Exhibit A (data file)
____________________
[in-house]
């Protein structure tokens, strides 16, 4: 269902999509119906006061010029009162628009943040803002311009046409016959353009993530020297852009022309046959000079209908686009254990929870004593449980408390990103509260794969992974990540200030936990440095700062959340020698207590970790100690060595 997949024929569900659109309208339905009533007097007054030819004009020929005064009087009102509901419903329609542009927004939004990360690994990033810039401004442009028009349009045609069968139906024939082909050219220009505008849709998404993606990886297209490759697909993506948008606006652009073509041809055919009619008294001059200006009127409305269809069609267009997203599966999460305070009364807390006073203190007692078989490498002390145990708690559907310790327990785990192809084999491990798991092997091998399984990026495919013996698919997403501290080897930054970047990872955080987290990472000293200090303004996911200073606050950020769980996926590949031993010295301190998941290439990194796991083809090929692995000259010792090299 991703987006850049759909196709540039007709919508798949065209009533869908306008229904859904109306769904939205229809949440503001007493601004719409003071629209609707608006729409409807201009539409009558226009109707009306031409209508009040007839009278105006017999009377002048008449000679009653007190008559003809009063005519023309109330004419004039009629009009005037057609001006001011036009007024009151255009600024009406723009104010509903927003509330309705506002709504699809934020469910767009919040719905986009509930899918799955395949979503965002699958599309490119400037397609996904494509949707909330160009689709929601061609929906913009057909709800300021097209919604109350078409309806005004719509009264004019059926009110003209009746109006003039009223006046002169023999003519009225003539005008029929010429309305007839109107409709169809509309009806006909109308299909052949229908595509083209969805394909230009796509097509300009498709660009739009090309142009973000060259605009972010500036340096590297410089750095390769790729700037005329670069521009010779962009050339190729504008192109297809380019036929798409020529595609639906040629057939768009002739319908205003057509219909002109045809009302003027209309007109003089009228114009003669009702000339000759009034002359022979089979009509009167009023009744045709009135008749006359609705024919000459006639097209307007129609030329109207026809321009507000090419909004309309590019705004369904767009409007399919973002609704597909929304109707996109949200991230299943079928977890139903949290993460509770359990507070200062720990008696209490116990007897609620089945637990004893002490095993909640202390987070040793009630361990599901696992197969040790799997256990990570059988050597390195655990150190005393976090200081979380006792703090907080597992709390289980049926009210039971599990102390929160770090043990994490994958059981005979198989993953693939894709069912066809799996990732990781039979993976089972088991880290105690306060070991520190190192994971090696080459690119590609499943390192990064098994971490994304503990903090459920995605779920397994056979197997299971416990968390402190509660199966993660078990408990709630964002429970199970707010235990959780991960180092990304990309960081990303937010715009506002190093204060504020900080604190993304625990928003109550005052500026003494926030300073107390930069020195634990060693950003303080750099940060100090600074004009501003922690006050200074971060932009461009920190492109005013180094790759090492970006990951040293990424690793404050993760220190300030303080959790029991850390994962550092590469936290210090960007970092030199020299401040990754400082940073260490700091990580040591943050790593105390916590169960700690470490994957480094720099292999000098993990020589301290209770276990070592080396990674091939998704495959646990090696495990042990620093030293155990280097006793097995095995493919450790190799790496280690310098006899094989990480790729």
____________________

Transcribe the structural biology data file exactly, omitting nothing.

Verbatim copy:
[in-house]
């Protein structure tokens, strides 16, 4: 269902999509119906006061010029009162628009943040803002311009046409016959353009993530020297852009022309046959000079209908686009254990929870004593449980408390990103509260794969992974990540200030936990440095700062959340020698207590970790100690060595 997949024929569900659109309208339905009533007097007054030819004009020929005064009087009102509901419903329609542009927004939004990360690994990033810039401004442009028009349009045609069968139906024939082909050219220009505008849709998404993606990886297209490759697909993506948008606006652009073509041809055919009619008294001059200006009127409305269809069609267009997203599966999460305070009364807390006073203190007692078989490498002390145990708690559907310790327990785990192809084999491990798991092997091998399984990026495919013996698919997403501290080897930054970047990872955080987290990472000293200090303004996911200073606050950020769980996926590949031993010295301190998941290439990194796991083809090929692995000259010792090299 991703987006850049759909196709540039007709919508798949065209009533869908306008229904859904109306769904939205229809949440503001007493601004719409003071629209609707608006729409409807201009539409009558226009109707009306031409209508009040007839009278105006017999009377002048008449000679009653007190008559003809009063005519023309109330004419004039009629009009005037057609001006001011036009007024009151255009600024009406723009104010509903927003509330309705506002709504699809934020469910767009919040719905986009509930899918799955395949979503965002699958599309490119400037397609996904494509949707909330160009689709929601061609929906913009057909709800300021097209919604109350078409309806005004719509009264004019059926009110003209009746109006003039009223006046002169023999003519009225003539005008029929010429309305007839109107409709169809509309009806006909109308299909052949229908595509083209969805394909230009796509097509300009498709660009739009090309142009973000060259605009972010500036340096590297410089750095390769790729700037005329670069521009010779962009050339190729504008192109297809380019036929798409020529595609639906040629057939768009002739319908205003057509219909002109045809009302003027209309007109003089009228114009003669009702000339000759009034002359022979089979009509009167009023009744045709009135008749006359609705024919000459006639097209307007129609030329109207026809321009507000090419909004309309590019705004369904767009409007399919973002609704597909929304109707996109949200991230299943079928977890139903949290993460509770359990507070200062720990008696209490116990007897609620089945637990004893002490095993909640202390987070040793009630361990599901696992197969040790799997256990990570059988050597390195655990150190005393976090200081979380006792703090907080597992709390289980049926009210039971599990102390929160770090043990994490994958059981005979198989993953693939894709069912066809799996990732990781039979993976089972088991880290105690306060070991520190190192994971090696080459690119590609499943390192990064098994971490994304503990903090459920995605779920397994056979197997299971416990968390402190509660199966993660078990408990709630964002429970199970707010235990959780991960180092990304990309960081990303937010715009506002190093204060504020900080604190993304625990928003109550005052500026003494926030300073107390930069020195634990060693950003303080750099940060100090600074004009501003922690006050200074971060932009461009920190492109005013180094790759090492970006990951040293990424690793404050993760220190300030303080959790029991850390994962550092590469936290210090960007970092030199020299401040990754400082940073260490700091990580040591943050790593105390916590169960700690470490994957480094720099292999000098993990020589301290209770276990070592080396990674091939998704495959646990090696495990042990620093030293155990280097006793097995095995493919450790190799790496280690310098006899094989990480790729």